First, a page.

Arcade Fire / The Reflektors - Barrowland, Glasgow, Fri 15 Nov 2013
Stunning carnivalesque event that transcends gig
It’s the worst kept secret in indie rock that The Reflektors are actually the alter ego of Montreal’s Arcade Fire. But this barely veiled mystery helps hype the anticipation: we know this won’t be your average Arcade Fire performance. Each ticket has ‘Formal Attire or Costume Mandatory’ printed across it. At least three quarters of the audience have complied with the dress code, from full fancy dress to dinner jackets or feather boas matched with cocktail dresses. And while it feels alien standing in the Barrowlands dressed to the nines, it adds to the sense of occasion. As do the high school prom-style decorations: tinsel, fairy lights, posters and glitter festoon the venue. There’s an otherworldly quality to proceedings: surrounded by a sea of weird and wonderful masks and attire, it feels like an event, not just a gig.
The venue is plunged into darkness. When the lights go on the band are already on stage, resplendent in their costumes. Win Butler sports a mirrored face mask and full mariachi outfit. They immediately tear into ‘Reflektor’, and its pounding rhythms are instantly taken up by the audience. Tonight’s intimate soirée is ostensibly a showcase for their new album, also called Reflektor. Produced by LCD Soundsystem’s James Murphy, unsurprisingly it’s more beat-driven and has a dancier edge. It makes even more sense live than on record. ‘Joan of Arc’ and ‘It’s Never Over (Hey Orpheus)’ in particular match the energy levels of the surging crowd. The folky elements have been jettisoned in favour of pulsing rhythms and dub reggae. The carnival vibes even bleed into their older material: ‘Neighborhood #3 (Power Out)’ is reworked as a steel drum remix; Régine Chassagne does her customary rhythmic ribbon dance during ‘Sprawl II (Mountains Beyond Mountains)’ – the result is strangely beautiful and utterly mesmerising.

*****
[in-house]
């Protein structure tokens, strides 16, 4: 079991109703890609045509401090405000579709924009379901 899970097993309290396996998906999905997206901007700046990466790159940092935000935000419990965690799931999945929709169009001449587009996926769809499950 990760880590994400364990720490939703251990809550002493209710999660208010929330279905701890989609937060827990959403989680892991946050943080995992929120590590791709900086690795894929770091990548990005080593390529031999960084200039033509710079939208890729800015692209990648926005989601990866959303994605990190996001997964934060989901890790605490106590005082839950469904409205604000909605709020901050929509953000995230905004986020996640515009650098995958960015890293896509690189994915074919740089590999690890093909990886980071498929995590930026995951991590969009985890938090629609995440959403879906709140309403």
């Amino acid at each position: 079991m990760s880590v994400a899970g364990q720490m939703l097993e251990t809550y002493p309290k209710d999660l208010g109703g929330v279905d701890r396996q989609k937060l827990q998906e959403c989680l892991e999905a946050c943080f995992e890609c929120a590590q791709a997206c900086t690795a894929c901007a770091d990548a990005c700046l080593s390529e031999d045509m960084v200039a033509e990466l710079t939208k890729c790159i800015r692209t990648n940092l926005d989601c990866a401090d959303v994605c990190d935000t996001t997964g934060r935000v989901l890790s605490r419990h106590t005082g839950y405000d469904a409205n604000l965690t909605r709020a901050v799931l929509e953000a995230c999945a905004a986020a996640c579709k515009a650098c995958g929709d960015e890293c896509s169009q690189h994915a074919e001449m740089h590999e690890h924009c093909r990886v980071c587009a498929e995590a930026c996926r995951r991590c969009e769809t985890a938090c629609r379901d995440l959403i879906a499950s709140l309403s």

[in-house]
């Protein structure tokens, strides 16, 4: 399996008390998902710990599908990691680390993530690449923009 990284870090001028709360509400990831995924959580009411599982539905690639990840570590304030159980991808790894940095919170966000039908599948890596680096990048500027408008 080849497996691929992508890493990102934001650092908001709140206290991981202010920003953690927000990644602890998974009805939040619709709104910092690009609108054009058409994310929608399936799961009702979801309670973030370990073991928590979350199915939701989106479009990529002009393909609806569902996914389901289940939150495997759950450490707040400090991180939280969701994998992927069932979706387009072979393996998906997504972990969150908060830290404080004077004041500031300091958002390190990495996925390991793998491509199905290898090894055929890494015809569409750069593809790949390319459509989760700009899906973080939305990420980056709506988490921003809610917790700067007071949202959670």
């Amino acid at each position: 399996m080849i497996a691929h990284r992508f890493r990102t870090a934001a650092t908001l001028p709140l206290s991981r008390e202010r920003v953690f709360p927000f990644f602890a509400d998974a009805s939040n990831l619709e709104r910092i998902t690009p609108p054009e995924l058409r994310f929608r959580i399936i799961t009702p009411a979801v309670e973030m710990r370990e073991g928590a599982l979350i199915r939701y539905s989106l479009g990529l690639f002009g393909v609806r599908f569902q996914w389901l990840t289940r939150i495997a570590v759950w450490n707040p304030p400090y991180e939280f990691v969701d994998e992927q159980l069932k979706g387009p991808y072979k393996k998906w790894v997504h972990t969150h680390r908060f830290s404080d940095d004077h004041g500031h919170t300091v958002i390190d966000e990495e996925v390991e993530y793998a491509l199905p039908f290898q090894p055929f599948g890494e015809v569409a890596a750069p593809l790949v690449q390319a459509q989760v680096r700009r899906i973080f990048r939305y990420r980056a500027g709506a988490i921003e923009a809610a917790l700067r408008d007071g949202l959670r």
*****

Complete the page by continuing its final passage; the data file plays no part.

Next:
The build-up and quirks of tonight’s gig mean there’s an unbeatable party atmosphere, with Butler enthusiastically praising the crowd and their costumes in gushing tones on several occasions. There are giant papier mâché heads, group dance routines and a Devo cover (‘Uncontrollable Urge’), then there’s a moment during their final song, ‘Wake Up’, as everyone in the Barras sings along, where Arcade Fire prove the power of music. It transcends simply being a gig and transforms into a shared experience, a brief magical moment where audience and band become one. Simply stunning.
'Neighborhood #3 (Power Out)'
'Joan of Arc'
'You Already Know'
'It's Never Over (Hey Orpheus)'
'Sprawl II (Mountains Beyond Mountains)'
'Here Comes the Night Time'